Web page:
On March 26th, 1997, the MV Cita ran aground on the Scillies. Many locals helped clear up the cargo, removing items from along the coast.

Who was keeping what? No one knew. The police made records of who took what, certain items ended up in the local society. One container had Quinnsworth bags, bound for Ireland, they were used in shops for months following the wreck of the vessel. Even a seat off the bridge was taken and fitted to a local dive boat. No one was prosecuted for taking any items.

It’s probably a good job the MSC Napoli didn’t come aground in Cornwall in 2007, it would have been chaos. Mind you, those Devon folk made a good job of it…

MSC Napoli run aground in 2007


Find out more about Mark and Atlantic Scuba at www.atlanticscuba.co.uk

Mark Milburn is the owner of Atlantic Scuba in Falmouth, Cornwall, England, and is an SDI/TDI/NAS/RYA Instructor and a Commercial Boat Skipper. Although often referred to as a maritime archaeologist, he prefers to call himself a wreck hunter. Find out more about Mark and Atlantic Scuba by visiting www.atlanticscuba.co.uk.

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Scubaverse UWP Winners Gallery: Christian Horras

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Each month we give the winner of the Scubaverse Underwater Photography competition the opportunity to show off a little more of their work in a gallery. The March winner was Christian Horras and you can see their winning image at the top of this page.


What do you love about diving & underwater photography?

For me it is all about showing the beauty of our world underwater to people that don’t dive and thus can’t see it for themselves. I want to share my own passion for the amazing ecosystem that is so much older than everything we know living on land. As I am from Germany, there are only a few people in my surroundings that have ever seen a coral reef or a shark with their own eyes. It is a big privilege to be able to go diving all over the world and in return it should be our task to arise awareness of this fragile and endangered ecosystem.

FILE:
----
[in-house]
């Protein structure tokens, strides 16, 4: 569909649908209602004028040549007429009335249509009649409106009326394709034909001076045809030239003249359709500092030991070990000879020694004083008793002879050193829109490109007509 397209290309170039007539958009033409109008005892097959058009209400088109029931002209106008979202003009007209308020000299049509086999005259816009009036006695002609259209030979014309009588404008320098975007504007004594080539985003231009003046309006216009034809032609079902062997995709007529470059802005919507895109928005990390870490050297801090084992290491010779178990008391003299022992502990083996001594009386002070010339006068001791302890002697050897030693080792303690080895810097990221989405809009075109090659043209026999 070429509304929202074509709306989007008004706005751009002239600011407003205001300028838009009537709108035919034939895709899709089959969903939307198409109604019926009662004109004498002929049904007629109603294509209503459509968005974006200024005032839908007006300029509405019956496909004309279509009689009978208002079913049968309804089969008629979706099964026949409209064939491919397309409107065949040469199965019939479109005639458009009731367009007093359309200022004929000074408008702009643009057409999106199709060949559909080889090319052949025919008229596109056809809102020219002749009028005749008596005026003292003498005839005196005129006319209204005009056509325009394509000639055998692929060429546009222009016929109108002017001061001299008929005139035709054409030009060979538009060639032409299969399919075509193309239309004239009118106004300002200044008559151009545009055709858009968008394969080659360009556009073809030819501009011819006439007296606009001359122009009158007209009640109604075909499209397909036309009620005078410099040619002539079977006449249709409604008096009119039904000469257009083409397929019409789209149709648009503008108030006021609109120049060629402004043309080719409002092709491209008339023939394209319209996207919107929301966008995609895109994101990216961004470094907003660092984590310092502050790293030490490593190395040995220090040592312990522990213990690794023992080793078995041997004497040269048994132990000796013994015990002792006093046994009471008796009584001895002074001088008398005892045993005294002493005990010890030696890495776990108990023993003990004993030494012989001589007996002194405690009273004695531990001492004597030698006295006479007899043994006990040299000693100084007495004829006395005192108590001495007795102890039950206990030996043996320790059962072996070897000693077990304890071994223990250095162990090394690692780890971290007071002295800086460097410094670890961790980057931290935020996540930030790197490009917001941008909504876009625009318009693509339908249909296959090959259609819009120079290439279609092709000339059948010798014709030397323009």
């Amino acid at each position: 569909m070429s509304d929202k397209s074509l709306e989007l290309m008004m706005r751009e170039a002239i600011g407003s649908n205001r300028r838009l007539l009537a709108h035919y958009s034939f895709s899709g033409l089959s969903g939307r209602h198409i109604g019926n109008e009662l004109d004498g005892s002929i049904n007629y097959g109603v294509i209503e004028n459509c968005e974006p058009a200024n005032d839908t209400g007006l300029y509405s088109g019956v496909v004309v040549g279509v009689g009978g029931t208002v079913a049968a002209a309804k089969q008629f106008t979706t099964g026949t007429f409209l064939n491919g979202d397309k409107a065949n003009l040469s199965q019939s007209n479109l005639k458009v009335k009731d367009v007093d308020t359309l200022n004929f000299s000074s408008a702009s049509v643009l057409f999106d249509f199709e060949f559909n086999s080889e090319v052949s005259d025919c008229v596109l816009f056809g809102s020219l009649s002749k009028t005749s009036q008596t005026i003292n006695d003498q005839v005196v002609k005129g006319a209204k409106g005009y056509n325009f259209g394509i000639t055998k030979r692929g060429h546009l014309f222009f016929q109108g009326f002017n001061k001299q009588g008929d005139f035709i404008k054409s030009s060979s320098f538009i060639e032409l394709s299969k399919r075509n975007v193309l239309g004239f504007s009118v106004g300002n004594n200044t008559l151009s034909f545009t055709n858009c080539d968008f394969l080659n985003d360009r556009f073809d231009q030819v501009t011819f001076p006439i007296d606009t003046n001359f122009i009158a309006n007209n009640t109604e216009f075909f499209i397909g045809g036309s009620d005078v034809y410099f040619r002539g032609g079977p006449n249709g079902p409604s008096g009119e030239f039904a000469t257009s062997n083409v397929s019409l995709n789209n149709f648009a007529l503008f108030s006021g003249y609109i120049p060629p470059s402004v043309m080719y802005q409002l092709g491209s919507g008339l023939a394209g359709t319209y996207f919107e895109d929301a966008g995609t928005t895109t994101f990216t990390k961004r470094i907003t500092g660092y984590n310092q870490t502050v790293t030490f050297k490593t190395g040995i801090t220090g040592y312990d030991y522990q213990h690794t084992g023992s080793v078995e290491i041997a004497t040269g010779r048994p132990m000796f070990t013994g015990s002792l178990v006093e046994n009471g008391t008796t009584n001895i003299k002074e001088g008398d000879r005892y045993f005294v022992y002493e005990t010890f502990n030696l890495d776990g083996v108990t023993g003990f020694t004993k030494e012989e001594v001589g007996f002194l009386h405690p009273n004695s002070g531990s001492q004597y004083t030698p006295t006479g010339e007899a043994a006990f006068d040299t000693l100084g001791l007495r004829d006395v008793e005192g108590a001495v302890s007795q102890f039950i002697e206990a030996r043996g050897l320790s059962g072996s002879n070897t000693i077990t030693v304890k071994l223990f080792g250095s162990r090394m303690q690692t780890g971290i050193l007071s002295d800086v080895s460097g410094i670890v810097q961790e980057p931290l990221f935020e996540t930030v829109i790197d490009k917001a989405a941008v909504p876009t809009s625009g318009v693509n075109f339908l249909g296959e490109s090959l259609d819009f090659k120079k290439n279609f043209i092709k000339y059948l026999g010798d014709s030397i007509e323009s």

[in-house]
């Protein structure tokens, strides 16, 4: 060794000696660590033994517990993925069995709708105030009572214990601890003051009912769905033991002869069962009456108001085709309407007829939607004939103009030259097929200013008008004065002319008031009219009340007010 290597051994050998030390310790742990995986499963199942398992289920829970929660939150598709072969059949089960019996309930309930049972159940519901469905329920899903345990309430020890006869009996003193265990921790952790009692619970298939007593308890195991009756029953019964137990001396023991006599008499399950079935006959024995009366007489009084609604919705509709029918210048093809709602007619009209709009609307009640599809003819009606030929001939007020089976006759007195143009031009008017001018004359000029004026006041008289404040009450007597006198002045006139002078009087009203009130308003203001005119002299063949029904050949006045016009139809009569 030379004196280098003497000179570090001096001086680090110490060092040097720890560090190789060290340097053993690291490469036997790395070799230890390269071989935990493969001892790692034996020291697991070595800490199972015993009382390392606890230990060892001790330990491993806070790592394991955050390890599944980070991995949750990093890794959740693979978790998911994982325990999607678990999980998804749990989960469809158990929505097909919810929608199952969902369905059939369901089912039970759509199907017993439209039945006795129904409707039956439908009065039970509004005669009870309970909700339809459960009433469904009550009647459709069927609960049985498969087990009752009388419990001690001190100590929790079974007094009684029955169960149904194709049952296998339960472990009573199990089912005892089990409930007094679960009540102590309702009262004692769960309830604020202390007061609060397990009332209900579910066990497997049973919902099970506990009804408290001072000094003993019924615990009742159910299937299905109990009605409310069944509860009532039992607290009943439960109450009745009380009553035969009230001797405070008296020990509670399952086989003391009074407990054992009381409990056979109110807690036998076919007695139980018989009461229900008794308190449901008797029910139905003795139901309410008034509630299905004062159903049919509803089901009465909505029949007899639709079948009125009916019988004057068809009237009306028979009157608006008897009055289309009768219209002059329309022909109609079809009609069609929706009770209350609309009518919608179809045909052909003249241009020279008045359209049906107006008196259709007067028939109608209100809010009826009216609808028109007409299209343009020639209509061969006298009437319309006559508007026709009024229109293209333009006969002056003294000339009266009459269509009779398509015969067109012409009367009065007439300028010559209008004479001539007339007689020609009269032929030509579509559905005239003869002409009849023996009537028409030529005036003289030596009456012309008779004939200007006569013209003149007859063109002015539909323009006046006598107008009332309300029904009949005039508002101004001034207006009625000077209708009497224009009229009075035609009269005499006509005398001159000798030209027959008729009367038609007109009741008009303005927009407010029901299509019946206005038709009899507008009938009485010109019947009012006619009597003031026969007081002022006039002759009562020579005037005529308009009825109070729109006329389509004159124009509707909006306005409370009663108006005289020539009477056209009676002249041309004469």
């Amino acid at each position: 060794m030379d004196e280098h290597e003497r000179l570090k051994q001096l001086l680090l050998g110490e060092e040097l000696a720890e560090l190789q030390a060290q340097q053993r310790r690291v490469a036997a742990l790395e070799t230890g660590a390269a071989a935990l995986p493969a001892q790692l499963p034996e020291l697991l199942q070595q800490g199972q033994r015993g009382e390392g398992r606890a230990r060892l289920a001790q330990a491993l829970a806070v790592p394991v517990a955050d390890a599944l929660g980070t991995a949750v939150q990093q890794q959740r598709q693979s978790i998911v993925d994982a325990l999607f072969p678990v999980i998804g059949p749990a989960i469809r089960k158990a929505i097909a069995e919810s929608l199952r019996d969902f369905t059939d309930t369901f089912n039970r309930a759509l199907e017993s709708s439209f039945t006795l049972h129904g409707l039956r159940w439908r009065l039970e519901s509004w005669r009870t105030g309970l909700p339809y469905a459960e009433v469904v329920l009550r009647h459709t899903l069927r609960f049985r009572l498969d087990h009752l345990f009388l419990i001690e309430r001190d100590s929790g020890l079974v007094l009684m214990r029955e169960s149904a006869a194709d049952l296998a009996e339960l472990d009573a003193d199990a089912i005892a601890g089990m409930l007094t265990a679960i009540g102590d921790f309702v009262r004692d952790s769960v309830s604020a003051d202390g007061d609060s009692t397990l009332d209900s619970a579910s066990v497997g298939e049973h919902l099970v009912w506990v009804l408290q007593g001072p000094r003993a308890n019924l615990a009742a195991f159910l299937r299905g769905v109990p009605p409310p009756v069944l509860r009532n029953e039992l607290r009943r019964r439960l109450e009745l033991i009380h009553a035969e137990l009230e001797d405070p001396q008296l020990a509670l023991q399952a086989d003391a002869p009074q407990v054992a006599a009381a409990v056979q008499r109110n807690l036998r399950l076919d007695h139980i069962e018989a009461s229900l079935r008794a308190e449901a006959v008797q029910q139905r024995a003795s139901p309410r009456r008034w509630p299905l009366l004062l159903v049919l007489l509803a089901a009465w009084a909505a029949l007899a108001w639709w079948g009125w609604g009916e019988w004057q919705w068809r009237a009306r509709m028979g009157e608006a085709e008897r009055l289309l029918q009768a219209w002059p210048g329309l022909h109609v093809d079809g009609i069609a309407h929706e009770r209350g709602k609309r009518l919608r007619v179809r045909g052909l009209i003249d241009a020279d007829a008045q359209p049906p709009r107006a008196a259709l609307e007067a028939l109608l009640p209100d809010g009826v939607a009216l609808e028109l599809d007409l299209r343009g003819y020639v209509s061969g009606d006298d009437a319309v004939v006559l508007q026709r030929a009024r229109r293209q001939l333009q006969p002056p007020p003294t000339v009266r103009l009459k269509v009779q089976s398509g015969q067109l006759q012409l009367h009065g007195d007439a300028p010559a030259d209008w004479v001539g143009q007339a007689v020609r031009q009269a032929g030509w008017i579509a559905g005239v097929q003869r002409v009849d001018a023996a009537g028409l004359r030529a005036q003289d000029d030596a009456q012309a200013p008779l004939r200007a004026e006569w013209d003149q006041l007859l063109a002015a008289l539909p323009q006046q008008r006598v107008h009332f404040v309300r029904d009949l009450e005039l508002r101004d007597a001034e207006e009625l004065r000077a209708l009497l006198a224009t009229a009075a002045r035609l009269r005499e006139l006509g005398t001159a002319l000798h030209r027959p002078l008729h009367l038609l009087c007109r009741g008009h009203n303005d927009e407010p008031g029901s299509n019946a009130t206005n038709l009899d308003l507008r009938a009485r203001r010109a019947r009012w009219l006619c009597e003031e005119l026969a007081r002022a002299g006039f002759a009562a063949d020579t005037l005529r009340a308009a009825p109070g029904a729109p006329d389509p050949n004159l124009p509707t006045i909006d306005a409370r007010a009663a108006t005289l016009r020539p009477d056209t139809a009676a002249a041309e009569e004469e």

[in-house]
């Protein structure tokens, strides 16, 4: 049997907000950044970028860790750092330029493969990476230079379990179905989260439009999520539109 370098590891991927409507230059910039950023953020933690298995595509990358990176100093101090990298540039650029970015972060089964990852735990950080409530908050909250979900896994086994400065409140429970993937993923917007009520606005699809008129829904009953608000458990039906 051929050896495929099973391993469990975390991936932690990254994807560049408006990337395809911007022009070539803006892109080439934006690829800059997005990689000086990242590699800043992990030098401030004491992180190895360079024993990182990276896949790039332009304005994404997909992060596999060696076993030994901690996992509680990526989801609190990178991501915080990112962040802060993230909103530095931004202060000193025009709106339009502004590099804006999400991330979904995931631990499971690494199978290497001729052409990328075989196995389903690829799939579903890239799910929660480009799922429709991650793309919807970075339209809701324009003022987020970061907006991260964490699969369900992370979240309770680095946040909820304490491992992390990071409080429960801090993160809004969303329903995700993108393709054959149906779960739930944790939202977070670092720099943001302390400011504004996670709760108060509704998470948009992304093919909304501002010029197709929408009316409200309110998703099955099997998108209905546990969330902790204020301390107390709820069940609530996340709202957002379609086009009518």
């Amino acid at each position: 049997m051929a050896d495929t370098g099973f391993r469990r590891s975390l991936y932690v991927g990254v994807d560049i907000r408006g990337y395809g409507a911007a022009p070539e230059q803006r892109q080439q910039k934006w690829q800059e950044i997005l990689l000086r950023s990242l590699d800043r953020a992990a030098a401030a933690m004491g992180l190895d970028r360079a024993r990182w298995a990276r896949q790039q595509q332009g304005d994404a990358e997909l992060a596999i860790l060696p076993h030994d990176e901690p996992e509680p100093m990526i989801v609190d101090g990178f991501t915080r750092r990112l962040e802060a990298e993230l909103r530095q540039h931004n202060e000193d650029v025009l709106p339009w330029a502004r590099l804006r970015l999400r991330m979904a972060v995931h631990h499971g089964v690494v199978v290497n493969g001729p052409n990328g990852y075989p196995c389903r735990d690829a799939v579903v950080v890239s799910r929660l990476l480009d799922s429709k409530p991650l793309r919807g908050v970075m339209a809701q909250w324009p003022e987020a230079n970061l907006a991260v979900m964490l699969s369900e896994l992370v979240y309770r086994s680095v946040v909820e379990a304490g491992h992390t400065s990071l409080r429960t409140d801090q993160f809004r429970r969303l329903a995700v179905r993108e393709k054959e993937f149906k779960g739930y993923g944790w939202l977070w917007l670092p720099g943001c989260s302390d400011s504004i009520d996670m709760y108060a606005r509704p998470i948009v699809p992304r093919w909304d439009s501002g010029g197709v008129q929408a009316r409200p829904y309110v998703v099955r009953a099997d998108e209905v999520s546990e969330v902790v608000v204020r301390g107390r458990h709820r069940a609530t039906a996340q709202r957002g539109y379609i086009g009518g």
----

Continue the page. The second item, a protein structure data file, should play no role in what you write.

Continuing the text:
What equipment do you use?

I use a Nikon D810 in a Isotta Housing and various lenses, depending on the subject: a Sigma 15mm F2.8 Fisheye, a Nikon 16-35 mm F4 and two Nikon Macro lenses (60mm and 105mm), as well as a WeeFine +13 Diopter. The Fisheye is my main lens, as it allows me to get really close and still cover a big field of view. For lighting I use two Retra Pro Strobes and a Retra Snoot.

Where can our readers see more of your work?

Website: www.christianhorras.com
Instagram: www.instagram.com/christian.horras/


To enter the latest Scubaverse Underwater Photography competition, with a chance to win some great prizes as well as have your own gallery published, head over to the competition page and upload up to 3 images.

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Dive Training Blogs

My Dive Buddies Episode 1: Alejandro Dutto’s Best Wreck Dives! (Watch Video)

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My Dive Buddies Episode 1: Alejandro Dutto’s Best Wreck Dives!

The first in a new series, where I invite my local scuba diving buddies into the Dive Locker for a beer and a chat! This week I’m chatting with Alejandro Dutto, Co-Founder of the International Scuba Divers Club and Publisher of the digital scuba magazine ‘Trim.’ I know Alejandro is a man after my own heart. Before covid hit, we dived South Florida wrecks together frequently and I’m looking forward to getting back in the water with him.

But for now, I’m happy to have a beer with him and talk about our top three favourite South Florida Wreck Dives. Alejandro also talks about the challenges of filming at technical diving depths and about his new Spanish language dive magazine.

Please follow Alejandro’s channels here:

Thanks everyone! D.S.D.O James


Subscribe here: http://bit.ly/DiversReady